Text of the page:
The stupidest college courses are the wackiest, most rudimentary, and straight up useless college courses actually taught at respected universities. From the things that you really should already know how to do, like getting dressed - something you can learn at a Princeton University course - to learning how to argue with television personality Judge Judy - like offered by the University of California, Berkeley - these real college courses teach skills that exactly zero employers look for in prospective job candidates.
For many of these strange college courses, what is being taught either falls into a category of common sense or something so obscure that it would only be useful in ridiculously rare situations. In the "do you really not know how to do that already?" category, the Ohio State University offers a course on how to watch sports, one that is surely popular among their scholarly student athletes. Similarly, Montclair State University offers a class on how to watch television, in case that's something you never quite mastered on your own.
In the "let's pay thousands of dollars of our parents money to learn things we'll never, ever use" category: Bates College offers a seminar about the career of Whoopi Goldberg; the University of Texas will teach you to speak Klingon; and Appalachian State University will teach you how to determine if Harry Potter is a fictional character or actually someone who existed in history.
So if that advanced calculus or macroeconomics class you're taking is just too mainstream for you, head over and try one of these stupid college courses. You never know when skills like street-fighting mathematics or the joy of garbage will come in handy.Want more stupidness? Check out the stupidest baby products for bad parents, the dumbest lawsuits in recent history and the top 10 dumbest celebrity quotes of the decade.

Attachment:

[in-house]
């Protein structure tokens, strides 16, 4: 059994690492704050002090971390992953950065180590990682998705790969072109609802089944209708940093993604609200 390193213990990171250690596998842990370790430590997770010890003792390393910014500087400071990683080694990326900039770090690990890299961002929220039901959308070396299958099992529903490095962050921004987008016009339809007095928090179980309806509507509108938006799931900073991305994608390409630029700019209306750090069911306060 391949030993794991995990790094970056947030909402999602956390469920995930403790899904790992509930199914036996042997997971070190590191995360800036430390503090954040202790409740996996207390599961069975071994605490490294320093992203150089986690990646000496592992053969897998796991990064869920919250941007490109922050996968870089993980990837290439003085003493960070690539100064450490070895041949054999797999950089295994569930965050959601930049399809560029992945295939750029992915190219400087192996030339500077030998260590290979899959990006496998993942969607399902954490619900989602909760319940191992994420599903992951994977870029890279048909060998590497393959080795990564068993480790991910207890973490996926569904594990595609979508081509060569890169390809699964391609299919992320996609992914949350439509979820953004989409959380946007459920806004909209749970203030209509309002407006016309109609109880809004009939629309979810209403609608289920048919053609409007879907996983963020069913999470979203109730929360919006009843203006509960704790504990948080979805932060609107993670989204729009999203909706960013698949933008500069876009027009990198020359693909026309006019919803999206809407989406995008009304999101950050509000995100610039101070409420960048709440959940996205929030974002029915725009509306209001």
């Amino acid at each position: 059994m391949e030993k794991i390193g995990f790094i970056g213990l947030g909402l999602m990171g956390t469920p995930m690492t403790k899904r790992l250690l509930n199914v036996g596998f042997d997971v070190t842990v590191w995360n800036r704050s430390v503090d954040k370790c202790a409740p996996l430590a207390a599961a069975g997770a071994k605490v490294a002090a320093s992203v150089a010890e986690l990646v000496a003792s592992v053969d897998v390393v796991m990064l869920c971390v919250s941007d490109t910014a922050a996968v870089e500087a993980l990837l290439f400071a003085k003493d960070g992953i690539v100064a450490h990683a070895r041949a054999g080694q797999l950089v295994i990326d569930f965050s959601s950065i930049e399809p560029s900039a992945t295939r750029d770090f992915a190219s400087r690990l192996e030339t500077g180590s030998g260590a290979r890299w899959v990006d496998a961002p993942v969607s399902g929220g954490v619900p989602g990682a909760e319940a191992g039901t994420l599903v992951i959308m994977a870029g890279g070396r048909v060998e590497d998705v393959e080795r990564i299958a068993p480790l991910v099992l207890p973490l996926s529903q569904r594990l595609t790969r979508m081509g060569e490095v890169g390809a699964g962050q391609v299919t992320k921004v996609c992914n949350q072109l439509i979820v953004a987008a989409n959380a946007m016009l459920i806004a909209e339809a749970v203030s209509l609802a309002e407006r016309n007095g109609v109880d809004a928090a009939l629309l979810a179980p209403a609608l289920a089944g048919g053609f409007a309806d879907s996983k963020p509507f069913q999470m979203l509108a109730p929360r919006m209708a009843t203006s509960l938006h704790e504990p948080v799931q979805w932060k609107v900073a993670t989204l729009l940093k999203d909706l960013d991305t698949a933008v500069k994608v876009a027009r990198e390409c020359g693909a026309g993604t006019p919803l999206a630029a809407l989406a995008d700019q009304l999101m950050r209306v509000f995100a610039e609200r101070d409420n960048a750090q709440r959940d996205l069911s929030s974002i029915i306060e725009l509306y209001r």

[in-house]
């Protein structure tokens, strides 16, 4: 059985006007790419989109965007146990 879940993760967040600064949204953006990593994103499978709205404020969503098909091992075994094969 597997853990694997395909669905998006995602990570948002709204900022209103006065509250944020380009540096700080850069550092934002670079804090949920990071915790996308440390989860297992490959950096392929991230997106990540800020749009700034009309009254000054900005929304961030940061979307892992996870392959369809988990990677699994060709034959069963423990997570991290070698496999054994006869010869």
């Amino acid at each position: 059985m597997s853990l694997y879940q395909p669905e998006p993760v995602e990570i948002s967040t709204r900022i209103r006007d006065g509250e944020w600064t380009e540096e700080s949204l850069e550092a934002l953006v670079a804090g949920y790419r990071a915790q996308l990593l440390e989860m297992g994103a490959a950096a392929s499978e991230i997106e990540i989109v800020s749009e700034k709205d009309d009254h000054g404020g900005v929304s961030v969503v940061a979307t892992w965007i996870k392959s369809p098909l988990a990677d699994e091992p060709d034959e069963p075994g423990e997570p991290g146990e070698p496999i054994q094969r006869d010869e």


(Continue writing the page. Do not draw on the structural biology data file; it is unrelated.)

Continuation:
How to Win a Beauty Pageant
From Oberlin College: "This course examines US beauty pageants from the 1920s to the present. Our aim will be to analyze pageantry as a unique site for the interplay of race, gender, class, sexuality, and nation. We will learn about cultural studies methodology, including close reading, cultural history, critical discourse analysis, and ethnography, and use those methods to understand the changing identity of the US over time. This course includes a field visit to a pageant in Ohio."Because with enough practice, hard work, and training, you too can someday land on "Toddlers & Tiaras."
The Sociology of Miley Cyrus: Race, Class, Gender, and Media
From Skidmore College in New York: "From Disney tween to twerking machine" assistant professor Carolyn Chernoff is heading up this course which will "[provide] rich examples for analyzing aspects of intersectional identities and media representation." Says Chernoff, "I created it as a creative and rigorous way of looking at what's relevant about sociology and sociology theory."Because learning to twerk and (relatively) effortlessly evolve from a Disney princess daddy's girl into a controversial pop icon is what your parents are paying for.
From Princeton University: "The seminar is an inquiry into the social significance of clothing and a close examination of the relationship between clothing and identity in 20th-century America. To explore that juncture, students keep a literary sketchbook in which they record their observations about the ways clothing comes into play in the news, in their surroundings and in their own lives. The journal helps the students hone their powers of observation and learn key skills for examining the world."Because picking out a pair of yoga pants and UGGs each morning is hard.
What If Harry Potter Is Real?
From Appalachian State University: "This course will engage students with questions about the very nature of history. Who decides what history is? Who decides how it is used or mis-used? How does this use or misuse affect us? How can the historical imagination inform literature and fantasy? How can fantasy reshape how we look at history? The Harry Potter novels and films are fertile ground for exploring all of these deeper questions. By looking at the actual geography of the novels, real and imagined historical events portrayed in the novels, the reactions of scholars in all the social sciences to the novels, and the world-wide frenzy inspired by them, students will examine issues of race, class, gender, time, place, the uses of space and movement, the role of multiculturalism in history as well as how to read a novel and how to read scholarly essays to get the most out of them."Because nothing says I'm not a conspiracy wackjob by blurring the lines between fiction and fact.